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Handling Ethidium Bromide

See requirements for UC San Diego researchers working with ethidium bromide.

Ethidium bromide (C21H20BrN3) is a potent mutagen used as a nucleic acid stain. Ethidium bromide requires extra precautions during use and disposal because of its highly toxic and mutagenic properties.

Requirement for researchers

UC San Diego researchers working with potentially mutagenic materials such as ethidium bromide must complete a hazard control plan (HCP) obtained through the Chemical Hazard Use Application (CHUA). This HCP must be preapproved by the principal investigator prior to beginning any work with this material. Information on this Blink page is supplementary and is not intended to replace the approved HCP.

Never work alone when working with hazardous chemicals.

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Obtain approval before beginning work.

Get approval from your principal investigator before beginning a project involving ethidium bromide.

Evaluate the hazards before beginning work.

  • Consult safety resources available on:
  • Consider these hazards specific to ethidium bromide:
    • In powder form, ethidium bromide is an irritant to the upper respiratory tract, eyes, and skin.
    • Ethidium bromide is strongly mutagenic, causing living cell mutations. Even though there is no evidence at this time of human carcinogenicity or teratogenicity, this material should be considered a possible carcinogen or teratogen.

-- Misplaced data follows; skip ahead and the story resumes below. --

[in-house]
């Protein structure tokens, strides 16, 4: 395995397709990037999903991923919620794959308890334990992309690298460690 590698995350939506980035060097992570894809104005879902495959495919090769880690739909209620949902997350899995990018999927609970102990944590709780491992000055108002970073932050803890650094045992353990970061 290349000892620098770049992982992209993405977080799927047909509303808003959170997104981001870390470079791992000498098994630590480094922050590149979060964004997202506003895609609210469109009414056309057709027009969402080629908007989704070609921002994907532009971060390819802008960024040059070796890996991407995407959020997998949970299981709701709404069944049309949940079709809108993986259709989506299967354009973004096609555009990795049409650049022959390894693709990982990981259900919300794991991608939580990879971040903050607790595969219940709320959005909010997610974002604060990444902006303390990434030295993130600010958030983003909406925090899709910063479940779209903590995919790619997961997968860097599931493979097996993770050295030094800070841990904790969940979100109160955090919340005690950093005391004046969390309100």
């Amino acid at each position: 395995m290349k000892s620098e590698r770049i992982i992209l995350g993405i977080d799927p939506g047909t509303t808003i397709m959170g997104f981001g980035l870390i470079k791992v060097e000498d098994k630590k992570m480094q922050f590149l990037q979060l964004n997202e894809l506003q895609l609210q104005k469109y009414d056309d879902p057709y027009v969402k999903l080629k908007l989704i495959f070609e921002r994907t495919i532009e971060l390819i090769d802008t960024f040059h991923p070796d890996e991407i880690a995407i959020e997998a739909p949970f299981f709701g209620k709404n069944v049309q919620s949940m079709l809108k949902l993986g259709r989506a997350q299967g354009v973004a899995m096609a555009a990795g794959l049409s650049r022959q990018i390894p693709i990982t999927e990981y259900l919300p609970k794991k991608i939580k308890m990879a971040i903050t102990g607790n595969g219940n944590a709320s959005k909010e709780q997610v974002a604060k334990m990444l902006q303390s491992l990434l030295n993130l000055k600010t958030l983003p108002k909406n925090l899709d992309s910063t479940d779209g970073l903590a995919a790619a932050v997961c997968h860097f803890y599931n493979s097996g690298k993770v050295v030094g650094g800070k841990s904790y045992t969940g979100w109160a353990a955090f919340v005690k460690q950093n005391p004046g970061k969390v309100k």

• If possible, use a less dangerous product that can perform the same task.
    • New fluorescent dyes have been developed that manufacturers, such as Molecular Probes Inc. and FMC Corporation, claim are less toxic and have greater detection sensitivity than ethidium bromide.

Be prepared for accidental spills.

Ethidium bromide spills are very serious and require immediate cleanup.

Some facilities use a hand-held ultraviolet (UV) lamp to check for residual ethidium bromide contamination following spill cleanup. A reddish-orange fluorescence can be detected under both "long" and "short" UV wavelengths.

Use of a handheld UV lamp to detect traces of ethidium bromide may serve as an occasional check of laboratory practices, but it cannot substitute for good cleanliness and careful contamination control.

Be aware of these limitations:

  • The ability of hand-held UV lamps to detect small spills is not guaranteed.
  • Ease of detection depends upon a variety of factors including:
    • Chemical composition of the sample
    • Wavelength of the UV lamp
    • Intensity of the lamp

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Notice: Disposal of hazardous waste using sinks, intentional evaporation, or as regular trash is against the law. Campus laboratories must abide by strict state and federal waste disposal requirements. You may be held liable for violations of applicable laws.